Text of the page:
Is Netflix a friend or an enemy to traditional television?
On one hand, the streaming service has added billions of new dollars into the television business in recent years, building up its offerings by licensing programs from TV groups. But as Netflix increases its total number of subscribers, some analysts and industry executives are starting to voice a concern — that a steady rise in streaming is fueling the deterioration of traditional TV audiences and related ad revenues.
That was the question media executives grappled with on Monday at the UBS Global Media and Communications Conference. Against the backdrop of a 3 percent decline in television viewing so far this season, David Poltrack, chief research officer at CBS, unveiled research showing that streaming on Netflix and other services has started to cannibalize the amount of time viewers spend watching traditional television. Households with Netflix watch significantly less traditional television than homes without it, he said.
“The growth of streaming is seen at this point to be the major disruptive force in the media landscape today,” he said.
Amy Poehler in “Parks and Recreation.” Fans who watch on Netflix pose a problem for broadcast TV.
Netflix and other streaming services are greatly reshaping both how people watch television, as well as the broader economics of the TV business. Underlying that change is a shift away from watching television with ads to streaming television on services like Netflix that have no ads. Those viewer declines come despite an increase in original network programming.
Television advertising growth has slowed across the industry during the last year. On Monday, WPP’s GroupM advertising firm released a forecast predicting that traditional television’s share of the total ad market would fall for the first time in 2015.
“The ratings have just disappeared,” said Todd Juenger, a media analyst with Bernstein Research. “You have audiences leaving ad-supported television for non-ad-supported television, and I don’t think that they are coming back.”
Mr. Juenger said he expected the trend would only grow worse for the television groups as they made more content available across Netflix, Amazon, Hulu and other streaming services. “That spirals down the road,” he said.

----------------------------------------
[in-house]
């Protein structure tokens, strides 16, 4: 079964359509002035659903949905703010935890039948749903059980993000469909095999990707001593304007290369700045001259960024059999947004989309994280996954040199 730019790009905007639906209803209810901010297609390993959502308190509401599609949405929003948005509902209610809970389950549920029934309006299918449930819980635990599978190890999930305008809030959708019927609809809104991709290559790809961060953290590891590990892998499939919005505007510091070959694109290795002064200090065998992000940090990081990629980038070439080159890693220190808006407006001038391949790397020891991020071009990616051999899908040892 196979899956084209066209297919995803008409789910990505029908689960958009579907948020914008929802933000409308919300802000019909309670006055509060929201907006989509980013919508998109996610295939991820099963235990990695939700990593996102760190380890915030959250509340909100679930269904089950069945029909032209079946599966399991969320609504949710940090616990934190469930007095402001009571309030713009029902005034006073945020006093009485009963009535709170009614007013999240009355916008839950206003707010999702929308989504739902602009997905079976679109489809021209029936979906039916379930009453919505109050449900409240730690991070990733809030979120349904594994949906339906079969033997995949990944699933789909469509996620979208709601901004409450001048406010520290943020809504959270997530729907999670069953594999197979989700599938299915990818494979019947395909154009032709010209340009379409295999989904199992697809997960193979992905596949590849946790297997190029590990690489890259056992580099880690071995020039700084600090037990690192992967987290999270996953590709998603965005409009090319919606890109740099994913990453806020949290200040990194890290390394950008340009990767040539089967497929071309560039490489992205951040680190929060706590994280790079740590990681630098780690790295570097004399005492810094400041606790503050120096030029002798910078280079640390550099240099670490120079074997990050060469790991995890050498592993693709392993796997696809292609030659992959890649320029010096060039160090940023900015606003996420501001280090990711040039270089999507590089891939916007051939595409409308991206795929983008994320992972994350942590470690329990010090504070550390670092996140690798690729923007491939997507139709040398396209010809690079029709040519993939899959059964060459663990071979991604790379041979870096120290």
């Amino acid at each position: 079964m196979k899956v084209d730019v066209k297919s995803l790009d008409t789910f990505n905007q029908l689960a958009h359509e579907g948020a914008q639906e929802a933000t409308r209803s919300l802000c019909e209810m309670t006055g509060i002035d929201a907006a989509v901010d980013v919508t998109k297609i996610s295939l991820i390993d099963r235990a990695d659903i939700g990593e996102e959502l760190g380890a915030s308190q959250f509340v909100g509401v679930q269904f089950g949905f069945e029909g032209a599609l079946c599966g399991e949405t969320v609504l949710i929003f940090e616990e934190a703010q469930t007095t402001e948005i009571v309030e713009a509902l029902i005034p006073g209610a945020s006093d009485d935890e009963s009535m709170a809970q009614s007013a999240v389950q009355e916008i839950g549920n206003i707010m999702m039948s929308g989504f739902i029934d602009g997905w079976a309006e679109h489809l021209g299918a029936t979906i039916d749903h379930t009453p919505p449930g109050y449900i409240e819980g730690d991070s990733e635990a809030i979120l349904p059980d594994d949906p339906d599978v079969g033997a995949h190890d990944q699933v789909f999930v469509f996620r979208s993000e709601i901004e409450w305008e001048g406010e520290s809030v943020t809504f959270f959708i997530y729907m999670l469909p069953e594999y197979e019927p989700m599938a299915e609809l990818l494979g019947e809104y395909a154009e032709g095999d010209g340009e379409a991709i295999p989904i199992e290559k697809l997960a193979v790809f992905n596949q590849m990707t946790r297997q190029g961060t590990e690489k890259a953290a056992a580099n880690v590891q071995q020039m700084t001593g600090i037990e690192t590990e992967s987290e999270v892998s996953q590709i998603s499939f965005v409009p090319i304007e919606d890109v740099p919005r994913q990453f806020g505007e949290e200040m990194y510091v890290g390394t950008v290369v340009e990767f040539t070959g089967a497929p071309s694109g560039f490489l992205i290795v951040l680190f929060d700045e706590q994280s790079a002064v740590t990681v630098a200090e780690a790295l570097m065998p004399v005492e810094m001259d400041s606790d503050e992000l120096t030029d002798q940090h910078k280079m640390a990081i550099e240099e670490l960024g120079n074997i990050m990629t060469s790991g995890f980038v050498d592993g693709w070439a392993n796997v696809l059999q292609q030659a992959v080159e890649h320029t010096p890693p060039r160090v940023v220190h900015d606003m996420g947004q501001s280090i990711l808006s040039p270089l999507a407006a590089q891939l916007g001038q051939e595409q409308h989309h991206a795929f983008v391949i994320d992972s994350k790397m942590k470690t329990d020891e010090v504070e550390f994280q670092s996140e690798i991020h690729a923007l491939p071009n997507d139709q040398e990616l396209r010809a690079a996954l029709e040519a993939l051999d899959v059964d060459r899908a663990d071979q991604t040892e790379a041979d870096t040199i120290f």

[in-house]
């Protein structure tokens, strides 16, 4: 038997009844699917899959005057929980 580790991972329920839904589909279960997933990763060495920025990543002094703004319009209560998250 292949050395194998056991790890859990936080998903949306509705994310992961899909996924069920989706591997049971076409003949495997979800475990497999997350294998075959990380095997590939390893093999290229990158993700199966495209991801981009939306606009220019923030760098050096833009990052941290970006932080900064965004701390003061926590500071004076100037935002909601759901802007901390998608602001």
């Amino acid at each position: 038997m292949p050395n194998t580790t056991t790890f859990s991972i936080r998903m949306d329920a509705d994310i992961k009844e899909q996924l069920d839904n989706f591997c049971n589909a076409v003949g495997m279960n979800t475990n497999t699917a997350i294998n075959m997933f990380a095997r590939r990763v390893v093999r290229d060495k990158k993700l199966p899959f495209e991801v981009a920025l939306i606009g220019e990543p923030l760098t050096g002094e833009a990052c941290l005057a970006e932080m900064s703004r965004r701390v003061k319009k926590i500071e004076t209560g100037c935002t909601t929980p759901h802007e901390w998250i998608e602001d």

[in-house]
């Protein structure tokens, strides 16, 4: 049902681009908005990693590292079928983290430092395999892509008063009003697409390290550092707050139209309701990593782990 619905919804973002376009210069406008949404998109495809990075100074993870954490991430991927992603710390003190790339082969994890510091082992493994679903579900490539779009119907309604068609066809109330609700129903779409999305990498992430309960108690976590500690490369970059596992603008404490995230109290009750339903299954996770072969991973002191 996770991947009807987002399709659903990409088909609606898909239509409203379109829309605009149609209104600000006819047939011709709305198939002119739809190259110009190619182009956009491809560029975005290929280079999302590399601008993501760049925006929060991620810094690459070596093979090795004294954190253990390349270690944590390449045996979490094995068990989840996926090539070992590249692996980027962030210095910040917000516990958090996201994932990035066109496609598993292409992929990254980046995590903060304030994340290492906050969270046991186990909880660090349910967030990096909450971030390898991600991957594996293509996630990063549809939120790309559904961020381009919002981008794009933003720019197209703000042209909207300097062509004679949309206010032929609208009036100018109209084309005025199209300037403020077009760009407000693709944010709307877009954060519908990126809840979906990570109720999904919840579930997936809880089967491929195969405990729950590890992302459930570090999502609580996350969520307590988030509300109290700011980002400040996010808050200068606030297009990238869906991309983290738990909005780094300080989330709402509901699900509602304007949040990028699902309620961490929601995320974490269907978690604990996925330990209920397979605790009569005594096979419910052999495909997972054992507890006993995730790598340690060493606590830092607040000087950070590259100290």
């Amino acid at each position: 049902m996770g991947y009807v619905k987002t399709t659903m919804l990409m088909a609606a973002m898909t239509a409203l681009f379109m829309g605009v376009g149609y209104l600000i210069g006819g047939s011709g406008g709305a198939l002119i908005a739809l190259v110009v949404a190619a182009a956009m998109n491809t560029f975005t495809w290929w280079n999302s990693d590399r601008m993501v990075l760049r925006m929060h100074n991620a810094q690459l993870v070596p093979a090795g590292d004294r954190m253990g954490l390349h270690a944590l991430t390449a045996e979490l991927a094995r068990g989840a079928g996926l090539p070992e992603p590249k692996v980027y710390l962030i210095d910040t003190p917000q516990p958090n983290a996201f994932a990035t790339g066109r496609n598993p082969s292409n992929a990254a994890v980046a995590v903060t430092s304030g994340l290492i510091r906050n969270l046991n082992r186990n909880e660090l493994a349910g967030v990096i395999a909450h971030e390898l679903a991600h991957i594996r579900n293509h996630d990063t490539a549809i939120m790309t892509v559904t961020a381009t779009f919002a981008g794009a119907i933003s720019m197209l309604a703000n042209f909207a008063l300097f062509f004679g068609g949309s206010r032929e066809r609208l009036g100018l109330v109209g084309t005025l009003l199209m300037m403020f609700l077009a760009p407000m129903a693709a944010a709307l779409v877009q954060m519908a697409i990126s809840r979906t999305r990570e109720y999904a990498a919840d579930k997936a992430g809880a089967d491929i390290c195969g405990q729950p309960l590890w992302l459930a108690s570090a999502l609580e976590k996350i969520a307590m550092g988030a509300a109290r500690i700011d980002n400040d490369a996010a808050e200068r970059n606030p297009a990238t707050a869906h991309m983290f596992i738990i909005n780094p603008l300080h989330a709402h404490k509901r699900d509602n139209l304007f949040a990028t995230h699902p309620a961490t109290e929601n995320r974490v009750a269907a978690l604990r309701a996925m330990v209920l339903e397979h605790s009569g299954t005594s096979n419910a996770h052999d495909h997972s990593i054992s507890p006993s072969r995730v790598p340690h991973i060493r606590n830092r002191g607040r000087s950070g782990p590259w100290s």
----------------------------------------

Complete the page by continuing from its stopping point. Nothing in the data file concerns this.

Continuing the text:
Mr. Poltrack argued that while Netflix certainly was a competitor for viewers, it did not compete for advertising dollars and also provided a valuable new revenue source for licensing content. Syndicating past shows to streaming services also can help build a viewer base for new programming, he said.
“Wouldn’t you prefer that your competition relied on old episodes of your programs as opposed to new content from someone else?” Mr. Poltrack said. “You have to look at the big picture. Yes, Netflix is a formidable competitor. But they’re a valued partner as well.”
Ted Sarandos, chief content officer at Netflix, said that there was no question that television viewing behavior had changed. He said that it was clear that people liked watching programs on demand and the ability to watch multiple episodes in one sitting.
Rather than debate what is driving that change, established television companies should change their business models, Mr. Sarandos said. As an example, he said that cable operators should invest in new technologies that would allow people to watch TV episodes weeks after they have been broadcast, but allow advertisers to insert up-to-date commercials.
“If you want to fix the economics of ad-supported television, you have to fix the product,” Mr. Sarandos said.
The CBS research provided a rare look at what viewers were watching on Netflix. The streaming service does not release viewer data, saying that doing so is irrelevant to its business because it does not sell advertising or negotiate with cable operators for channel position.
The study revealed that less than 10 percent of adult viewing on Netflix was of its much-buzzed-about original series, like “House of Cards,” its political drama, and “Orange Is the New Black,” the dark comedy about prison. A significant amount of other Netflix viewing is popular current television series, including NBC’s “The Blacklist” criminal drama, ABC’s “Once Upon a Time” fairy tale drama and NBC’s “Parks and Recreation” comedy.
“It’s been more than one year since Netflix introduced a true, new hit program,” Mr. Poltrack said. “That batting average is below the batting average of the pay cable network, as well as the broadcast networks. Netflix is a player in the original content business, but they do not appear to have found any magic formula for success in that business.”
Mr. Sarandos said that Netflix was preparing a slate of new original programs for 2015 that are on par with “House of Cards.”
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